Following a health scare involving improper refrigeration of transported vaccines sold privately nationwide in 2016 [16], the State Council of China recommended acceleration of the inclusion into the National Immunization Program of vaccines currently sold in the private sector [17]. The new vaccine administration law in 2019 requires establishing a “national dynamic adjustment mechanism” for inclusion/exclusion of vaccines into National Immunization Program [18]. Both the State Council and National Immunization Advisory Committee also recommended taking into consideration the cost-effectiveness of vaccination alongside traditional considerations of vaccine efficacy and safety for vaccine policy-making [18].

A systematic review of cost-effectiveness studies of influenza vaccination showed that globally a third of studies (8/27) found vaccination in older adults to be cost-saving, and most of the remainder found vaccination to be cost-effective [19]. However, to date no comprehensive study has been conducted in mainland China, where the economic impact of fully funded vaccination programs may differ greatly across regions due to large variations in influenza seasonality, disease burden, demographic structure, and social economic development [11, 20, 21]. Hence, the objective of this study is to answer the question of whether a fully funded influenza vaccination program for nearly a quarter of the world’s older adult population is an efficient use of resources in mainland China, and to further explore whether variations in this result exist across geographical regions.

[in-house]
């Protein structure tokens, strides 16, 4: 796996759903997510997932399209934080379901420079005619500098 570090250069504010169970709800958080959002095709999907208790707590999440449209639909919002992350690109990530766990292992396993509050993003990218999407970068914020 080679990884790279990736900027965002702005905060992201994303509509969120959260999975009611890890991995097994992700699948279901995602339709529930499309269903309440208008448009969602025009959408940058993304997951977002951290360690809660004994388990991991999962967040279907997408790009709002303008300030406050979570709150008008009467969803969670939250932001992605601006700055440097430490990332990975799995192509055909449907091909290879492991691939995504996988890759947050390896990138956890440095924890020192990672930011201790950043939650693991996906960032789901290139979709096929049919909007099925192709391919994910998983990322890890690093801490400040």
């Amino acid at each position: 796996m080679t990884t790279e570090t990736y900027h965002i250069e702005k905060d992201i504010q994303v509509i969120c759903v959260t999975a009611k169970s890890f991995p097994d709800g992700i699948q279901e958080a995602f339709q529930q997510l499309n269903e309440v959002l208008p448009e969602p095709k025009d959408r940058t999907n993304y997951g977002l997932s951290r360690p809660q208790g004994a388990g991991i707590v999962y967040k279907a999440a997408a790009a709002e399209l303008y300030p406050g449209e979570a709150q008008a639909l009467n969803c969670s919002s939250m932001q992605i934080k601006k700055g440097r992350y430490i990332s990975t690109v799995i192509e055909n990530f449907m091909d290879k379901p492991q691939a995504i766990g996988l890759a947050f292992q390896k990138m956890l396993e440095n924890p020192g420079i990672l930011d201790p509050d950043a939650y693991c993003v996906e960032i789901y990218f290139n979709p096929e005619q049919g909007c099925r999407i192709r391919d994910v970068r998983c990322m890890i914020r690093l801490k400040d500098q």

Methods

Following WHO guidance on the economic evaluation of influenza vaccination [22], we performed a cost-effectiveness analysis of a government-funded influenza vaccination program for adults ≥ 60 years compared to the status quo of vaccinees paying out-of-pocket (hereafter “fully funded vaccination program” and “self-paid vaccination program” respectively) from the societal perspectives. As most costs and effects due to influenza occur during a single influenza season, we used a time horizon of 1 year, with the exception of tracking all the years of life lost when a patient died of influenza-related causes.

Decision tree model

We developed a static decision tree model (Fig. 1) to calculate the per person costs of vaccination, per person costs due to influenza, and per person health utility loss due to influenza. From these estimates, we estimated the impact of the fully funded program compared to self-paid vaccination on health and economic outcomes at the regional and national level. We then used these outcomes to calculate the incremental cost-effectiveness of the fully funded program. Detailed methods are shown in Additional file 1.

Fig. 1
figure1

Decision tree model for influenza vaccination in older adults. Chance node 2 is the same as chance node 1, and chance node 4 is the same as chance node 3

As current vaccine coverage is only 4% and is concentrated in a few highly developed cities with local government funding [13], we assumed the probability of being vaccinated was zero under the status quo. There is significant uncertainty in the vaccine uptake that may be achieved in a potential fully funded vaccination program. The experience of Beijing showed that the uptake in older adults increased substantially from 2% in 1999 to 39% in 2012 [15, 23] after fully funded influenza vaccination was offered in 2007. It is likely that the uptake in other less densely populated and developed provinces would not increase as quickly as Beijing, the capital of China, where residents likely to have greater access to health care facilities. We therefore used a conservative coverage assumption of 30% in the analysis.

An older adult is assumed to have a risk of acquiring a symptomatic influenza infection annually. Someone with symptomatic influenza then has a probability of seeking medical treatment, including self-medication, seeking healthcare in a community or township health service center, consulting a doctor in an outpatient department, or being hospitalized. Each infected person also has a probability of dying of influenza-related causes, whether or not the person has received healthcare.